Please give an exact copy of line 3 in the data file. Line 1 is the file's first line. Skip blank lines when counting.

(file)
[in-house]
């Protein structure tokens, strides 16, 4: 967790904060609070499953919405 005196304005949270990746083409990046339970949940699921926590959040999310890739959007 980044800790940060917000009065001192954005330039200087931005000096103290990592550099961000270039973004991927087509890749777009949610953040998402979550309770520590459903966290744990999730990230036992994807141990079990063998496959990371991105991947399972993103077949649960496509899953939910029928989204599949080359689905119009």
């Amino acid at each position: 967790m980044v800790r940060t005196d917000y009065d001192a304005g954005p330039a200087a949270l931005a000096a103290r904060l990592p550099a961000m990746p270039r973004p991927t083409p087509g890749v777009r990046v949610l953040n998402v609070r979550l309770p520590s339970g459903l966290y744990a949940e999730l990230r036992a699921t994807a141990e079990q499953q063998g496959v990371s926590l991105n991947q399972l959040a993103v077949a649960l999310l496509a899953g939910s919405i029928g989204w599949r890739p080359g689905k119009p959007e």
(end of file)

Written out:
């Amino acid at each position: 967790m980044v800790r940060t005196d917000y009065d001192a304005g954005p330039a200087a949270l931005a000096a103290r904060l990592p550099a961000m990746p270039r973004p991927t083409p087509g890749v777009r990046v949610l953040n998402v609070r979550l309770p520590s339970g459903l966290y744990a949940e999730l990230r036992a699921t994807a141990e079990q499953q063998g496959v990371s926590l991105n991947q399972l959040a993103v077949a649960l999310l496509a899953g939910s919405i029928g989204w599949r890739p080359g689905k119009p959007e």